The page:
The Ballad of Lucy Whipple
Ages 12 and up
Houghton Mifflin, 1996, 0-395-72806-1
California Morning Whipple is almost beside herself with disappointment. It is 1849 and her mother has brought her and the other children to California to start a new life among the pine trees and blue skies. So far all they have found in Lucky Diggings are tents instead of buildings, uncouth gold miners, mud, dirt, and hard work. Bitter and resentful of her lot, California writes to her grandparents in Massachusetts telling them what a nightmare this adventure is turning out to be and wishing more than anything that she could go home to civilized New England with its real buildings, schools, libraries, and good food. In protest California takes on a new name. She refuses to have the name of a place that she hates and so she calls herself Lucy, a name she finds comforting in a homely Back East sort of way.
Grumbling and muttering Lucy helps her mother run a boarding house. Reluctantly she hunts for the pot, she washes clothes and linens, she cooks, and she writes letters. She also reads the one book that she has, “Ivanhoe” and she dreams of going “home.” She also bakes dozens of pies in an effort to raise the money that she needs to pay her way back to Massachusetts.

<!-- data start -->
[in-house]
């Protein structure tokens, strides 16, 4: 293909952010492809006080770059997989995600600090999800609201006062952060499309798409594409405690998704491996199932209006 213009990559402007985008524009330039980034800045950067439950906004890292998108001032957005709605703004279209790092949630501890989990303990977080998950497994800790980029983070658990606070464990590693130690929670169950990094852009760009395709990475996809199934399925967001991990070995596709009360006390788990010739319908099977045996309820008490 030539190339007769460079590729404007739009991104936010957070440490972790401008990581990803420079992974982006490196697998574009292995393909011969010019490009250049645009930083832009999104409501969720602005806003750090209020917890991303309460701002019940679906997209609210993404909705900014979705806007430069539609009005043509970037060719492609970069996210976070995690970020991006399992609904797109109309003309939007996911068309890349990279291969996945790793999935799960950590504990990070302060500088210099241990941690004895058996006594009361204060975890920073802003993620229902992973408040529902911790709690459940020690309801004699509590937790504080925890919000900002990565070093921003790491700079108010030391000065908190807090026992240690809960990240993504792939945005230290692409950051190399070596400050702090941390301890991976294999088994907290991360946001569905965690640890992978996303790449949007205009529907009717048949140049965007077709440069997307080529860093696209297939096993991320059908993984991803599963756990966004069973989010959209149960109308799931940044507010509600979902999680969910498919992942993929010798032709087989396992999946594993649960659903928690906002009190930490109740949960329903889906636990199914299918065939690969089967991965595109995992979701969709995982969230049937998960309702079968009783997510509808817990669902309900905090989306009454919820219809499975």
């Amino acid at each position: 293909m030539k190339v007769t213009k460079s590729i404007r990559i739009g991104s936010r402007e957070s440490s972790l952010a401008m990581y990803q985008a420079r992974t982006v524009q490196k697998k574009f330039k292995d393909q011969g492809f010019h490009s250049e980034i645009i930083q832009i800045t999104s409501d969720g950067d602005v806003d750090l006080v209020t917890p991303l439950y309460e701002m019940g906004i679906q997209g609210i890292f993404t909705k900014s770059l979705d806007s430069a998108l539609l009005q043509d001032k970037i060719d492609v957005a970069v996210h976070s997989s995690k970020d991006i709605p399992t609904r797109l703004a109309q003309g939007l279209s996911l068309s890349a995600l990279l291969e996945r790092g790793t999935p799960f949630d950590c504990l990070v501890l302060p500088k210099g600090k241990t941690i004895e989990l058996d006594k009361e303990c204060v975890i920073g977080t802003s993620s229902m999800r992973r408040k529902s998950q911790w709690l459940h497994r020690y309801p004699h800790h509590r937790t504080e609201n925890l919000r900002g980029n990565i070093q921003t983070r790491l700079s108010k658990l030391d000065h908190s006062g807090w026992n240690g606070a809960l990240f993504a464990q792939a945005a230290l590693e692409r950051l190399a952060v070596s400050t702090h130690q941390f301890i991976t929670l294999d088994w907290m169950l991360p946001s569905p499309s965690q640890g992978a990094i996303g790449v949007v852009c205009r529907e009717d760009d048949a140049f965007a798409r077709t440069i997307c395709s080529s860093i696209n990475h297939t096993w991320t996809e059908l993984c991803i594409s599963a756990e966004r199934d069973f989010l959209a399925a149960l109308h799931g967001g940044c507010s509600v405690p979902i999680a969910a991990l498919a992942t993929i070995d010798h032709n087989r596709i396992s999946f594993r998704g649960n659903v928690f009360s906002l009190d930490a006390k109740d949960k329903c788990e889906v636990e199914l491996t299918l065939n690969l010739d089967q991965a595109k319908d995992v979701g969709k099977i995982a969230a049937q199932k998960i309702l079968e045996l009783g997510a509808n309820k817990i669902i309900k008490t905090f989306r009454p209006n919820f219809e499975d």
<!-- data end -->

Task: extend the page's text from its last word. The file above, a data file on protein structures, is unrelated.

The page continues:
As the months roll by Lucy starts to make friends. They are a strange and unlikely lot to be sure but the boarders, a runaway slave, a poor family, the postman, and others come to mean a great deal to Lucy – though she does not know it as yet. It is these people too who rally around Lucy’s family when tragedy strikes and later, when a fire burns the town down, it is these people who work alongside the Whipples to keep on going.
In this often funny, startling and bittersweet story we get a remarkable picture of Lucy and her family, and of the people who tried to build new lives for themselves in a hostile country so unlike the places that they were used to. We laugh as we read Lucy’s letters “home” and we sympathize as we listen to her wish that she will one day soon be able to eat clam chowder and have a real house to live in. We also marvel as we watch Lucy change and grow up from being a whiny child to a brave and determined young woman who has finally been able to figure out what her “heart’s desire” really is.
It is hard to imagine having to live under the conditions described in this exceptional book and yet women and children did indeed have to live in places like Lucky Diggins. This is a marvelous tribute to their courage, their creativity, and their determination to make a go of things no matter what. It is also a tribute to all those brave souls who have dreams and who are not afraid to pursue them.
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